All I have to say to folks that just learned this week that #freenode #IRC was sold 4 years ago to someone:

It's 2021 and you're still not decentralized?


@downey @matrix Despite IRC being mainly run on Freenode, wasn't it still decentralized overall?

@Lofenyy @downey

You run a set of servers as a network, that servers sync. Not everyone can connect their server.
So it is more load distribution and making sure availability is given.
All under enforced rules and with normally managed teams.

People seem to forget tho, that this model has certain positive side effects. Cohesive rules, stability, and cost benefits.

Alternatives such as XMPP do only help so far, if later everything and their dog uses the one system ( anyone?)

@Lofenyy @downey

It boils down to, it does not matter what System and whether we (as communities) run our federated, distributed or whatever system. We must start running our OWN infrastructure.

Federated, decentralized etc are helping to make it more easy. We need to build our skillset, help others to run it.
To in the end not end up with yet again someone else running infrastructure where we are guests.

That is the hard problem most people overlook. It is social. Long commitment.

@Lofenyy @downey

To actually give a rather sad example:

Why do hackerspaces not all run their infrastructure? Who, if not Hackerspaces would be those seedpoints?
Why do large hackerspaces run on google groups or whatever?

I do not want to blame each and every individual to make such a choice, because of workload. But our communities should help small groups run their own stuff. We (as hackerspace movement) fail if we do not even manage to run our own spaces. Physical and online

@Lofenyy @downey

And of course a lot of stuff is happening in fringe. was one example,, hackint, and many many more are run by fine volunteer groups from those different groups.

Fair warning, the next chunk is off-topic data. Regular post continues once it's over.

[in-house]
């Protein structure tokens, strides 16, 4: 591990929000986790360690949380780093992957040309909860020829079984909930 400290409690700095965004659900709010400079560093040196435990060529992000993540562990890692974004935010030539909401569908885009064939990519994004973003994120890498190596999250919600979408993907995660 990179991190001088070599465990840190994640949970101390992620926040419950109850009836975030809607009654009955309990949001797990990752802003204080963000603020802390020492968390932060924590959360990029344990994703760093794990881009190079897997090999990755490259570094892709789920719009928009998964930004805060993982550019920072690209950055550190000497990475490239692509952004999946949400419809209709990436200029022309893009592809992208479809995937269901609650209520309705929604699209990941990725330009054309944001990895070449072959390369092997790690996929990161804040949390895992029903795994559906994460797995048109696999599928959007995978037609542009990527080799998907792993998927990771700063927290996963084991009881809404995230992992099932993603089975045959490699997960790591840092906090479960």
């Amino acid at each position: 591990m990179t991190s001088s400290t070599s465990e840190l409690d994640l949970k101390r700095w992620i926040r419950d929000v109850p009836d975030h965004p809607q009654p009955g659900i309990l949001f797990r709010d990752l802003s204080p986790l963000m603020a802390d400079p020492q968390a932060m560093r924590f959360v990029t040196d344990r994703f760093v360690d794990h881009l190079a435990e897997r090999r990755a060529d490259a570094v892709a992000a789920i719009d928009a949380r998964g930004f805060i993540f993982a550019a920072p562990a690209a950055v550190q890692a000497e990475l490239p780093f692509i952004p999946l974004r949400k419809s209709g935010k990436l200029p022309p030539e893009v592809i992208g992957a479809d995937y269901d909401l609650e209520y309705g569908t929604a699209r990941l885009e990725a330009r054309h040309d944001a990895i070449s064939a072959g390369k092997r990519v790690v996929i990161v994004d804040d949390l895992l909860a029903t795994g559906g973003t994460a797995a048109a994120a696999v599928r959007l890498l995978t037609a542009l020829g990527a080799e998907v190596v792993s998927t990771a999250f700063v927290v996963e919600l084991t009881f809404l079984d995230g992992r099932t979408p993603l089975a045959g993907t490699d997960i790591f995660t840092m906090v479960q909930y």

Lets help build and foster that spirit. Run small infrastructure, help others build it.

I am certain we can do it.

@mwfc @downey It shouldn't be so fringe IMO. Why aren't mainstream tech groups doing this stuff? It'd be excellent learning material for younger folk who want to learn. If you pass it on to them, they'll pass it on to others. The libre movement shouldn't be confined to us crusty folk who actively repel outsiders. We simply can't do this alone.

@Lofenyy @downey

I do not know why mainstream or group Y does it.
I am and have been part of the local hackerspaces groups and have tried to make a dent to run our own infrastructure and teach skills.
I know many others do too.

But I sadly see that there are always few running infrastructure, and not only in the sense of servers or maintain rooms, but in keeping the institutions alive. In Germany you often have a few running many coops, doing the "housekeeping" and odd jobs noone else does.


@Lofenyy @downey

They are mostly not visible, but take out few key players in a couple of local ecosystems, and the whole scene collapses. Sad truth is, we are not good in scaling work on many shoulders.

Some people get grumpy, because it is always them to do the work. Others dont bother documenting, because it is again them in the end doing it.
Some vicious circle that needs breaking, and that requires a ton of work, and caring for people doing such work.

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@Lofenyy @downey

So key issue to tackle is social. yet we focus on tool discussions.
Install a wiki and documentation will appear.
a CMS everyone can use, then homepage articles appear.

Yeah, but just "someone" needs to keep the door open.
"Everyone" could welcome new folks in spaces.

And in the end?
On boarding takes time and energy. It hinders _your_ progress in _your_ project. That is the reason I heard from many hackerspace folks why they don't do this job. They come for their project.

@Lofenyy @downey

They are not malicious or ignorant, we just fail to make the work needed to run our places visible.

And off to work

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